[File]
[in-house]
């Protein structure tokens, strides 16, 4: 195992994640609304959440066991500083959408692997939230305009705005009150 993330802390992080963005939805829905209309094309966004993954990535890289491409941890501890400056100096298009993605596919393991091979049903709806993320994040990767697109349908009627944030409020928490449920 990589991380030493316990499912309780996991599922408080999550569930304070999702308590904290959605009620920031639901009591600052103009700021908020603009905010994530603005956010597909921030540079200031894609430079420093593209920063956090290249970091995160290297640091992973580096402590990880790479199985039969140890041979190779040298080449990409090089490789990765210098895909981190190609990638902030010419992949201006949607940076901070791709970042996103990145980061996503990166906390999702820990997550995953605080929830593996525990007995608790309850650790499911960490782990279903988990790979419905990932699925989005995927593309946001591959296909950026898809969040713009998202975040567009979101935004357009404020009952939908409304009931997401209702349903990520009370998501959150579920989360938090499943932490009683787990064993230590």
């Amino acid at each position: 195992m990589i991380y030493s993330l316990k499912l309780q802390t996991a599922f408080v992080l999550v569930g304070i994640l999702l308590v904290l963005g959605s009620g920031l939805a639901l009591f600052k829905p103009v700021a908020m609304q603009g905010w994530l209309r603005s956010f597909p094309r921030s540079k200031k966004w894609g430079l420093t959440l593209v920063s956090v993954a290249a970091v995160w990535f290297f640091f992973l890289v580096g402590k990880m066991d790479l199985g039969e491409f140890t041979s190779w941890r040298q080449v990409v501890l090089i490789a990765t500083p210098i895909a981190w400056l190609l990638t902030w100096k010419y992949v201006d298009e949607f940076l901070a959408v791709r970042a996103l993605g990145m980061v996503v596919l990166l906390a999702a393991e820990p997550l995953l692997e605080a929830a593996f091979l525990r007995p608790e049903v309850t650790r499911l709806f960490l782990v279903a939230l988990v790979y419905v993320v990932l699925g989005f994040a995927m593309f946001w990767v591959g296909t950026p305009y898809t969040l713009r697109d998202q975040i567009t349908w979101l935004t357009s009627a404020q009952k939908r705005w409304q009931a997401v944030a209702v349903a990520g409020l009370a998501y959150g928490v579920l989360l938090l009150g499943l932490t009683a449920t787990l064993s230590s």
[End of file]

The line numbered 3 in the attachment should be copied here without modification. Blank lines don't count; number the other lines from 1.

């Amino acid at each position: 195992m990589i991380y030493s993330l316990k499912l309780q802390t996991a599922f408080v992080l999550v569930g304070i994640l999702l308590v904290l963005g959605s009620g920031l939805a639901l009591f600052k829905p103009v700021a908020m609304q603009g905010w994530l209309r603005s956010f597909p094309r921030s540079k200031k966004w894609g430079l420093t959440l593209v920063s956090v993954a290249a970091v995160w990535f290297f640091f992973l890289v580096g402590k990880m066991d790479l199985g039969e491409f140890t041979s190779w941890r040298q080449v990409v501890l090089i490789a990765t500083p210098i895909a981190w400056l190609l990638t902030w100096k010419y992949v201006d298009e949607f940076l901070a959408v791709r970042a996103l993605g990145m980061v996503v596919l990166l906390a999702a393991e820990p997550l995953l692997e605080a929830a593996f091979l525990r007995p608790e049903v309850t650790r499911l709806f960490l782990v279903a939230l988990v790979y419905v993320v990932l699925g989005f994040a995927m593309f946001w990767v591959g296909t950026p305009y898809t969040l713009r697109d998202q975040i567009t349908w979101l935004t357009s009627a404020q009952k939908r705005w409304q009931a997401v944030a209702v349903a990520g409020l009370a998501y959150g928490v579920l989360l938090l009150g499943l932490t009683a449920t787990l064993s230590s």